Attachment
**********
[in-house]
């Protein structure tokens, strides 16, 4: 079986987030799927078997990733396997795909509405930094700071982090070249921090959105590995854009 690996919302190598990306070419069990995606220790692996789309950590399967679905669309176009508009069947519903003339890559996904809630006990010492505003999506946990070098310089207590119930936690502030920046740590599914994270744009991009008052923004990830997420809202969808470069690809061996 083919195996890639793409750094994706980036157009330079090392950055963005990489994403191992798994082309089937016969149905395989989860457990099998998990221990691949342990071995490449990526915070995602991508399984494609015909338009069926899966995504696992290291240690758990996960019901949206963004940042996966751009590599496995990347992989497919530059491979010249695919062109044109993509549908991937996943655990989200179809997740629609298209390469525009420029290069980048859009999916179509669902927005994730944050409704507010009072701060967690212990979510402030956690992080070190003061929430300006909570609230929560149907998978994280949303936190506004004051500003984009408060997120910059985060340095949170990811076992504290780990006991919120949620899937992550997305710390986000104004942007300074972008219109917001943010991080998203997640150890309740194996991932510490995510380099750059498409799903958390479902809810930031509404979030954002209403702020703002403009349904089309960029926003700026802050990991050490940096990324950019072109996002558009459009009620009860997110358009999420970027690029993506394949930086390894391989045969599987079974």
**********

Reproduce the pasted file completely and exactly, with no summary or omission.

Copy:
[in-house]
């Protein structure tokens, strides 16, 4: 079986987030799927078997990733396997795909509405930094700071982090070249921090959105590995854009 690996919302190598990306070419069990995606220790692996789309950590399967679905669309176009508009069947519903003339890559996904809630006990010492505003999506946990070098310089207590119930936690502030920046740590599914994270744009991009008052923004990830997420809202969808470069690809061996 083919195996890639793409750094994706980036157009330079090392950055963005990489994403191992798994082309089937016969149905395989989860457990099998998990221990691949342990071995490449990526915070995602991508399984494609015909338009069926899966995504696992290291240690758990996960019901949206963004940042996966751009590599496995990347992989497919530059491979010249695919062109044109993509549908991937996943655990989200179809997740629609298209390469525009420029290069980048859009999916179509669902927005994730944050409704507010009072701060967690212990979510402030956690992080070190003061929430300006909570609230929560149907998978994280949303936190506004004051500003984009408060997120910059985060340095949170990811076992504290780990006991919120949620899937992550997305710390986000104004942007300074972008219109917001943010991080998203997640150890309740194996991932510490995510380099750059498409799903958390479902809810930031509404979030954002209403702020703002403009349904089309960029926003700026802050990991050490940096990324950019072109996002558009459009009620009860997110358009999420970027690029993506394949930086390894391989045969599987079974």